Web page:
Fletcher Moules, Maurice Williams, Ian Edelman, Karina Manashil, and Dennis Cummings chat about the new film Entergalactic.
Music and visuals have had a long and storied marriage, from orchestras accompanying great silent films and Disney’s Silly Symphonies of the 1930s, to the launch of MTV and recent YouTube videos. Like a real marriage, at its best, each medium compliments and strengthens the other.
Musicians frequently push the envelope when it comes to visual elements for their music, be it the iconic Beastie Boys music videos or the ‘visual album’ Lemonade from Beyoncé. Now, Scott ‘Kid Cudi’ Mescudi and a merry band of producers, animators, and voice actors are attempting to push it further with Entergalactic, a delightful feature-length Netflix special that highlights the music of Kid Cudi with a narrative. Director Fletcher Moules, writers Maurice Williams and Ian Edelman, and their fellow executive producers Karina Manashil and Dennis Cummings spoke with MovieWeb about the project.
“Scott started with the music, so at its very inception, he had three songs he was presenting,” said Manashil. “He had seen already how this could expand into a narrative story. So when Kenya Barris came into partnering, he brought in the idea of animation, and it really unraveled from there, where the music led into this love story […] and the animation enveloped it, and it just became this ever-evolving vision where each party brought something different to the table.”
“Party” is certainly the right word; Kid Cudi has a lot of creative friends in his rolodex, and many of them contribute to Entergalactic in some way or another, creating this jovial feeling of a bunch of friends having fun on an artistic project. Aside from the aforementioned producers and writers, a very diverse group of people star as voice actors alongside Mescudi — Daily Show alum Jessica Williams, Timothée Chalamet, Ty Dolla $ign, Vanessa Hudgens, Macaulay Culkin, Jaden Smith, Keith David, Laura Harrier, and Luis Guzmán all show up.
There’s been some confusion over just what to call Entergalactic, but at an hour and a half and as a stand-alone story, it’s fair to call it a film. Nonetheless, it’s a unique project, part epic music video, part experimental animated film, and part Black love story. The film follows Cudi’s character Jabari, a visual artist who is finally getting some recognition. He moved to Manhattan and lives with his two close friends (including a surprisingly hilarious Chalamet), and meets and falls for Meadow (Williams).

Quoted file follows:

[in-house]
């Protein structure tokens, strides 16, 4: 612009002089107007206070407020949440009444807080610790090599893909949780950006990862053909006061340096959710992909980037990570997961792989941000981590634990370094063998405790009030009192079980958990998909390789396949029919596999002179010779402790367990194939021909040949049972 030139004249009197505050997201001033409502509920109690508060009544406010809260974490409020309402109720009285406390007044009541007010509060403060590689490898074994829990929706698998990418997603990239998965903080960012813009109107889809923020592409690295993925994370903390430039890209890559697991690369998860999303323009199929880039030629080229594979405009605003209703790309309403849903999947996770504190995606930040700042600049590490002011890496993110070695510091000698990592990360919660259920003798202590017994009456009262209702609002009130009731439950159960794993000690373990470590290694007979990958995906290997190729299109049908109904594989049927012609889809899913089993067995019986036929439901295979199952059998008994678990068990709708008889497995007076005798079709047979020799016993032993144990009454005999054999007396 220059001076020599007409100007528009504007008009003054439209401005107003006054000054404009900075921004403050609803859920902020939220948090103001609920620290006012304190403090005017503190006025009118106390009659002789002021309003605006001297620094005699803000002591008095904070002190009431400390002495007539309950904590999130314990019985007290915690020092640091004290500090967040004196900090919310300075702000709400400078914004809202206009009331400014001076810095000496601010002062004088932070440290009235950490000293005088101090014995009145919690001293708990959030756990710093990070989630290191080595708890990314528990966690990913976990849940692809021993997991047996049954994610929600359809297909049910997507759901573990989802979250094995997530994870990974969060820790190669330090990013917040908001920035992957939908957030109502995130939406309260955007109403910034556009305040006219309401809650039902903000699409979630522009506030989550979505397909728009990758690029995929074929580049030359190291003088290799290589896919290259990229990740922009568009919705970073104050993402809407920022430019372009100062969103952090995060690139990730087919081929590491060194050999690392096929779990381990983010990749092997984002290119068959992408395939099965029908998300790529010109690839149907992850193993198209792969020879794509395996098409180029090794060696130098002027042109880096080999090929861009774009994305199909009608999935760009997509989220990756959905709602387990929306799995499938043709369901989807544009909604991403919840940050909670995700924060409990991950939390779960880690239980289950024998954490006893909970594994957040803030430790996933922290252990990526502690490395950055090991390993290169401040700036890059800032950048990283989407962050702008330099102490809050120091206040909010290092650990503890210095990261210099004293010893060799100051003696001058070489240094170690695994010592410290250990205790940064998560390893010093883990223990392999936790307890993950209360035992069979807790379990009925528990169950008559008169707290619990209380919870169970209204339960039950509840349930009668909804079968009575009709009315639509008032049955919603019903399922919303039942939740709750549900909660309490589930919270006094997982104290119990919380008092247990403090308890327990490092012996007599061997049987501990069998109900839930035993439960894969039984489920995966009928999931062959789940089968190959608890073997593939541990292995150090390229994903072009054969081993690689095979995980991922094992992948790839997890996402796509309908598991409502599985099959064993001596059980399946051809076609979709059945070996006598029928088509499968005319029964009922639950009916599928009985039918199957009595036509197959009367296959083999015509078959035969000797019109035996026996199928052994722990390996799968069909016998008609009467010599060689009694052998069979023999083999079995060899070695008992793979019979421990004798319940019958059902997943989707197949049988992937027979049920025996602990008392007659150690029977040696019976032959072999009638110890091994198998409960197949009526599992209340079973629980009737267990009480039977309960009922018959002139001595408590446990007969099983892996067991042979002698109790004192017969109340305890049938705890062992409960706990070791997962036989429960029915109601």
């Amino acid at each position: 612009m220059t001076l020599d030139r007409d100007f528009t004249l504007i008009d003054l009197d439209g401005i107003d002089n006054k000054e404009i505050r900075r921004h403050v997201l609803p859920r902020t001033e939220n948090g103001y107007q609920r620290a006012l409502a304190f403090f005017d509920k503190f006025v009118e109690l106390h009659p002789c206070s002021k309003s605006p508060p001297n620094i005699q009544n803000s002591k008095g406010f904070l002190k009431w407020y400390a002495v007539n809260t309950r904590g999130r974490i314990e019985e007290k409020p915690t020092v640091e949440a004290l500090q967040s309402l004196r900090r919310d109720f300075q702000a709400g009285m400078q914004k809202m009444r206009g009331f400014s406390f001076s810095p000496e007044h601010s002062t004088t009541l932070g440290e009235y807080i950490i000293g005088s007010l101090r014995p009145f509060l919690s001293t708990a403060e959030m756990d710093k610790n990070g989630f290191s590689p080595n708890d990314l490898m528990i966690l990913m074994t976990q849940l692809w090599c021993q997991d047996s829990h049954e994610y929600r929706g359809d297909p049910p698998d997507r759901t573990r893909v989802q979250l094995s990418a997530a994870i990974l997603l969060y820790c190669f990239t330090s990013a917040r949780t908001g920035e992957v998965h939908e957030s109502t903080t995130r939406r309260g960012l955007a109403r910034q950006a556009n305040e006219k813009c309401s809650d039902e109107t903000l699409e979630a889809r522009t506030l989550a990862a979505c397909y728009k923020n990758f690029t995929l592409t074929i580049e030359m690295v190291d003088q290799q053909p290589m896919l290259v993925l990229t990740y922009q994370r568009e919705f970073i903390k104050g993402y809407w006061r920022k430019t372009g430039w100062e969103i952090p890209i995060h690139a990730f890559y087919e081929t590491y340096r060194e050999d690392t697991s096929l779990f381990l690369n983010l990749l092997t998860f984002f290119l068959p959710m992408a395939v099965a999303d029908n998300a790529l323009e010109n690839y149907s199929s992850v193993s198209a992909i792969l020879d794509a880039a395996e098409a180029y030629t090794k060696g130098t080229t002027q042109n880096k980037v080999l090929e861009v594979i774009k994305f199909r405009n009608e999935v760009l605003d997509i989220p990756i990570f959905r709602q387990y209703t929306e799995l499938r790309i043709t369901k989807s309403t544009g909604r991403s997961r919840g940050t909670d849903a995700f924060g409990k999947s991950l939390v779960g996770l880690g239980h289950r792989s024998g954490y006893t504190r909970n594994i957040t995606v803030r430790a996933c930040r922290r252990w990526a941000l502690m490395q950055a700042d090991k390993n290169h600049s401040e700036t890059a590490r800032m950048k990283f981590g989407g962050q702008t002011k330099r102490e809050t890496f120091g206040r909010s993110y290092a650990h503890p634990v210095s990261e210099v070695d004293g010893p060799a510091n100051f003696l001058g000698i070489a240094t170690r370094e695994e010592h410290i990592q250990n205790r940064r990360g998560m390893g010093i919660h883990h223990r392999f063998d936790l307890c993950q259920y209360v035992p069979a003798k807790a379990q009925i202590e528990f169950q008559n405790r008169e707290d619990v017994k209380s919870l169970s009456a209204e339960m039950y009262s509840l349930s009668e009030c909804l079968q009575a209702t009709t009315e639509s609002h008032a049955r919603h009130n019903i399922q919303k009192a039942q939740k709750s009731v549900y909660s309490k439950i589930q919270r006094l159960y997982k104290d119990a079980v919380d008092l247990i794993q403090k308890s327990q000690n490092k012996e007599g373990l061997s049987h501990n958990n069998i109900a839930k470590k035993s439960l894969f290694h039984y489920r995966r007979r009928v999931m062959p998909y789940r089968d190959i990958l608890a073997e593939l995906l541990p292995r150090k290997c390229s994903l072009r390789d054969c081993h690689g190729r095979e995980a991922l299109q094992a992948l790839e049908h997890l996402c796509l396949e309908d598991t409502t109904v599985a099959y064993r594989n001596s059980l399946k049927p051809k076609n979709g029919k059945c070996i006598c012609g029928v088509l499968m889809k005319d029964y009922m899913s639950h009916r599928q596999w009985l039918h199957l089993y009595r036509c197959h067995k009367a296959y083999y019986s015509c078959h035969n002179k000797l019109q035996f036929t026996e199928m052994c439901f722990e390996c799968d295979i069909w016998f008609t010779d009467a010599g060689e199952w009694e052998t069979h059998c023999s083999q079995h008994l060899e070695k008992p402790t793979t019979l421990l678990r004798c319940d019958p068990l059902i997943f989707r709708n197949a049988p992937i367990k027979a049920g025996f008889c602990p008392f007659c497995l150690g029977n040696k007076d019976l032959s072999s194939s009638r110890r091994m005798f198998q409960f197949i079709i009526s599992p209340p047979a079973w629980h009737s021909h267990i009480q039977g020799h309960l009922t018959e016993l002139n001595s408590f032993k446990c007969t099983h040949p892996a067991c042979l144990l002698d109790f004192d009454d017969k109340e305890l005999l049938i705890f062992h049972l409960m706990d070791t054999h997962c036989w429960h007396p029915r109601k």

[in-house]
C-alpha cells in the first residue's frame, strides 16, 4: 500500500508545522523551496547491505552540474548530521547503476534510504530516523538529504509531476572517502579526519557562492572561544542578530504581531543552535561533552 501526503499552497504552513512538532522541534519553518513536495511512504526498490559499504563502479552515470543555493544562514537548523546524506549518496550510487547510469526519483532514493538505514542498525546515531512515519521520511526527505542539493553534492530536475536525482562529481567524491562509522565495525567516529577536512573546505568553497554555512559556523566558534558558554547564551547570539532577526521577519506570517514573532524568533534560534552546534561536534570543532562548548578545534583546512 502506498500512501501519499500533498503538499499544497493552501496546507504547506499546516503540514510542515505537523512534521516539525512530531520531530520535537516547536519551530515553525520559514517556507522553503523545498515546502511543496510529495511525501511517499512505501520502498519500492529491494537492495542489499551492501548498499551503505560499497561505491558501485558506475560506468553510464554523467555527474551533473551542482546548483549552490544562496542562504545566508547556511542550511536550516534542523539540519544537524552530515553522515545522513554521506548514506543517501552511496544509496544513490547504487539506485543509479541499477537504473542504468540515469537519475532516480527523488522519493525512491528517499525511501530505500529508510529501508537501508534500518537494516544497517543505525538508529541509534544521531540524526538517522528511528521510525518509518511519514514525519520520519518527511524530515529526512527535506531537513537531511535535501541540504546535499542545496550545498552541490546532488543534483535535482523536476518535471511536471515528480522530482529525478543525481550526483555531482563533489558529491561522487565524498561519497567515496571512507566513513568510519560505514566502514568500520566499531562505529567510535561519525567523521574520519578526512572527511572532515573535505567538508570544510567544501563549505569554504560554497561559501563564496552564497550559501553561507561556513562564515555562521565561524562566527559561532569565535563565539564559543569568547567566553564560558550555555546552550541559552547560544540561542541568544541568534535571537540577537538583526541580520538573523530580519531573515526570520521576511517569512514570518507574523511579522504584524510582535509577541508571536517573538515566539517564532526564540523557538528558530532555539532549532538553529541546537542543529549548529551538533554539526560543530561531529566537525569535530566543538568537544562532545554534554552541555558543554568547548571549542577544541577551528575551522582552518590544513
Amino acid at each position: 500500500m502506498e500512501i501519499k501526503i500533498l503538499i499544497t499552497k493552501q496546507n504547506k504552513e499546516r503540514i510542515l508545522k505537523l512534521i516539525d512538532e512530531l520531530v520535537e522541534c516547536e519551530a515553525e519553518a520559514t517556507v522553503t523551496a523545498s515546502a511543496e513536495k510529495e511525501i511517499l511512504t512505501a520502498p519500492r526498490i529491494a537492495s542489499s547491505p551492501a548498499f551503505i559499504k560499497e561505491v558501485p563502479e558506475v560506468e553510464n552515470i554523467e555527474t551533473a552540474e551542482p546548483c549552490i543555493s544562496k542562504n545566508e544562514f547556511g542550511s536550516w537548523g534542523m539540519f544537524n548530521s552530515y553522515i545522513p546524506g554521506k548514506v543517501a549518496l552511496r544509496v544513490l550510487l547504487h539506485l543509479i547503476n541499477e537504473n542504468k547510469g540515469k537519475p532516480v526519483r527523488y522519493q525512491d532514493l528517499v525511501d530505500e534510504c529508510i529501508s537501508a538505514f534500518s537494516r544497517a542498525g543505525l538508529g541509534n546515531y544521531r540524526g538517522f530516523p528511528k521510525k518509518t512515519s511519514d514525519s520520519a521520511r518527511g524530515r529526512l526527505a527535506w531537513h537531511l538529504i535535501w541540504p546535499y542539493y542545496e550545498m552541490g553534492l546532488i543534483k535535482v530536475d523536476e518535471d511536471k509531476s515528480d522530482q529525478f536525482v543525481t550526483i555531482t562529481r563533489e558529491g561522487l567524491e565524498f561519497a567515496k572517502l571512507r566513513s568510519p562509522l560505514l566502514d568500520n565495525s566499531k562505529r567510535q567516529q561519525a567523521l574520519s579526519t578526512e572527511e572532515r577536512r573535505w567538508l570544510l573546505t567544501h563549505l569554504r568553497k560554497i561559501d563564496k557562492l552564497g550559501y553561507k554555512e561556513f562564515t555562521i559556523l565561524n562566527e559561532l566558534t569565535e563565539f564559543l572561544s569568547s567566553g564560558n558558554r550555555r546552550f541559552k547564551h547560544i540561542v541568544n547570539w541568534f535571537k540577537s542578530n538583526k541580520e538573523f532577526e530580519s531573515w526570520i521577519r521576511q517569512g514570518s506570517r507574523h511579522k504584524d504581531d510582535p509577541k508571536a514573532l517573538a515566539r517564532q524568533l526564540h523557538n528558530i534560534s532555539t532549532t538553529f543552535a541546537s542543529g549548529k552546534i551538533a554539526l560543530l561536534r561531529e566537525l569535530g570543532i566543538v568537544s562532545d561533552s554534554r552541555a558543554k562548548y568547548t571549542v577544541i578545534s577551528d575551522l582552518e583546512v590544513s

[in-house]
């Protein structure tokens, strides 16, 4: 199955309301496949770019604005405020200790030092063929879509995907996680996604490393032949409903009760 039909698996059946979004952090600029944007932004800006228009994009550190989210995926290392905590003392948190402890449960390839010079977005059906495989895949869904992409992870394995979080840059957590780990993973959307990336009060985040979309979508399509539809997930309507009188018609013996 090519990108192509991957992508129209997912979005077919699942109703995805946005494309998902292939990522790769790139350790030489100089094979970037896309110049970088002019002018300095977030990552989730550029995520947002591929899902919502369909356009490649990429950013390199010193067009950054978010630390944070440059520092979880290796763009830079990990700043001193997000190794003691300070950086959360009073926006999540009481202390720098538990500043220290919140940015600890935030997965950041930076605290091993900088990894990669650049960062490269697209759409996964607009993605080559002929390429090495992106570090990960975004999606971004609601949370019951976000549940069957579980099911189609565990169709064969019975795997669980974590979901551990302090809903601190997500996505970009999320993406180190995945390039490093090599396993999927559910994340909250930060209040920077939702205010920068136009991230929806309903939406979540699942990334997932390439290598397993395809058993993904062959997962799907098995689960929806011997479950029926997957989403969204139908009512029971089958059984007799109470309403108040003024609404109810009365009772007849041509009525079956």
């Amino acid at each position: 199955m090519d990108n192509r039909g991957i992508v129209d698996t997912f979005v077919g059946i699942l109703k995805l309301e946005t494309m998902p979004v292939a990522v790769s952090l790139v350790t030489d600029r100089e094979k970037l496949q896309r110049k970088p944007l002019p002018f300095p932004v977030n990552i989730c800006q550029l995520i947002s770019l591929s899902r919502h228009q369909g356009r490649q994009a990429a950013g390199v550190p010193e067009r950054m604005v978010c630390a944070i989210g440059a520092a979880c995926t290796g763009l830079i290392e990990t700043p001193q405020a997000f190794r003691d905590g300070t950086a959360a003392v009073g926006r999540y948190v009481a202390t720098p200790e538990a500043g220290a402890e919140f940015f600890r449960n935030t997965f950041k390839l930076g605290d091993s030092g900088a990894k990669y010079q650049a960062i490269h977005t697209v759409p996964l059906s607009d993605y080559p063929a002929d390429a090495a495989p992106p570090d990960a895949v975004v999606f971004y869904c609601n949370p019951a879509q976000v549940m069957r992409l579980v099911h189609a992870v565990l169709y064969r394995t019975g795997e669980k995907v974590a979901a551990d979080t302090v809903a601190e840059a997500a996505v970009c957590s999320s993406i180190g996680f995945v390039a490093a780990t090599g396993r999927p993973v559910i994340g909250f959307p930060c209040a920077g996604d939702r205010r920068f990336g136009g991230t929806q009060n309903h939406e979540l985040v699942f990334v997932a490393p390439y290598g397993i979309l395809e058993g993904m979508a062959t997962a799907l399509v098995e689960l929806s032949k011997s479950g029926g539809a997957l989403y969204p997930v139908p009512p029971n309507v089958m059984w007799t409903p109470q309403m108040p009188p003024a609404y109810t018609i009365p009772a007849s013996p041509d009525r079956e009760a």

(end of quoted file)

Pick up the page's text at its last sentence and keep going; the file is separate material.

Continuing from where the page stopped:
If that sounds simple, that’s because Entergalactic is, which is both surprising and refreshing. Despite the visually stunning animation, with its eye-popping pastels and neon colors and occasional swerves into the surreal, the narrative at the heart of Entergalactic is just a sweet, very real, modern love story. “We wanted to keep it grounded so that people can actually identify with it,” said Dennis Cummings, “because you might miss the mark if it’s too over the top. And New York is a grounded place. A lot of people are grounded in New York.”
“At its heart and soul, you still have to tell the story, which is a love story,” added Manashil. “There are things that are familiar — you want them to end up together, love in New York City is a tale as old as time, and so on. But there are also things that feel very new, which are modern love, Black love, and also this idea of seeing love at this point in life when you’ve settled down into adulthood. They’re considering what love can actually look like, love that has purpose and meaning. But when we look at the animation style, the groundedness is supposed to tell that story, but the surreal color schemes, the scenes when you go into outer space — all of that is an opportunity to really express a visual identity of what love at that honeymoon stage is like.”